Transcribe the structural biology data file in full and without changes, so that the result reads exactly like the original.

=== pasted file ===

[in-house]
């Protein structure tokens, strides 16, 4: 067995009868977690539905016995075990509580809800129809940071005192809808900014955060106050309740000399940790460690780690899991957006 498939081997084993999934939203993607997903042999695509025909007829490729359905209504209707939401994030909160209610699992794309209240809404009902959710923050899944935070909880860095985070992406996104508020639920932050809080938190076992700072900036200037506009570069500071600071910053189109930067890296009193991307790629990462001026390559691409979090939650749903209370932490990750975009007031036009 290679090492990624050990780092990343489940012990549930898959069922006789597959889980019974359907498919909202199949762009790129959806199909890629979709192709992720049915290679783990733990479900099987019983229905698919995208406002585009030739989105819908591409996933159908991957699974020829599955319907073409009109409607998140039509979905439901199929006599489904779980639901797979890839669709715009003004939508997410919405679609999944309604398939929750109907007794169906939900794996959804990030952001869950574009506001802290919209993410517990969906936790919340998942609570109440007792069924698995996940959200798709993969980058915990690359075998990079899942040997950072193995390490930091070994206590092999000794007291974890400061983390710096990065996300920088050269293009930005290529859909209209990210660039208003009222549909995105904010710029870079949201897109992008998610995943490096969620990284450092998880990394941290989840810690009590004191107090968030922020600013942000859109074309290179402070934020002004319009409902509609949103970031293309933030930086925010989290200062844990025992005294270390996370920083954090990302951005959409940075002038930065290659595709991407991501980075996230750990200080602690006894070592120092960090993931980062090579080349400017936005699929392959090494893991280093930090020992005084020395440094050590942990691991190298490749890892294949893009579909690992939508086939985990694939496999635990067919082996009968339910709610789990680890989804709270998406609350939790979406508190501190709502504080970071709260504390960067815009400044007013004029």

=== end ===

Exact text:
[in-house]
């Protein structure tokens, strides 16, 4: 067995009868977690539905016995075990509580809800129809940071005192809808900014955060106050309740000399940790460690780690899991957006 498939081997084993999934939203993607997903042999695509025909007829490729359905209504209707939401994030909160209610699992794309209240809404009902959710923050899944935070909880860095985070992406996104508020639920932050809080938190076992700072900036200037506009570069500071600071910053189109930067890296009193991307790629990462001026390559691409979090939650749903209370932490990750975009007031036009 290679090492990624050990780092990343489940012990549930898959069922006789597959889980019974359907498919909202199949762009790129959806199909890629979709192709992720049915290679783990733990479900099987019983229905698919995208406002585009030739989105819908591409996933159908991957699974020829599955319907073409009109409607998140039509979905439901199929006599489904779980639901797979890839669709715009003004939508997410919405679609999944309604398939929750109907007794169906939900794996959804990030952001869950574009506001802290919209993410517990969906936790919340998942609570109440007792069924698995996940959200798709993969980058915990690359075998990079899942040997950072193995390490930091070994206590092999000794007291974890400061983390710096990065996300920088050269293009930005290529859909209209990210660039208003009222549909995105904010710029870079949201897109992008998610995943490096969620990284450092998880990394941290989840810690009590004191107090968030922020600013942000859109074309290179402070934020002004319009409902509609949103970031293309933030930086925010989290200062844990025992005294270390996370920083954090990302951005959409940075002038930065290659595709991407991501980075996230750990200080602690006894070592120092960090993931980062090579080349400017936005699929392959090494893991280093930090020992005084020395440094050590942990691991190298490749890892294949893009579909690992939508086939985990694939496999635990067919082996009968339910709610789990680890989804709270998406609350939790979406508190501190709502504080970071709260504390960067815009400044007013004029």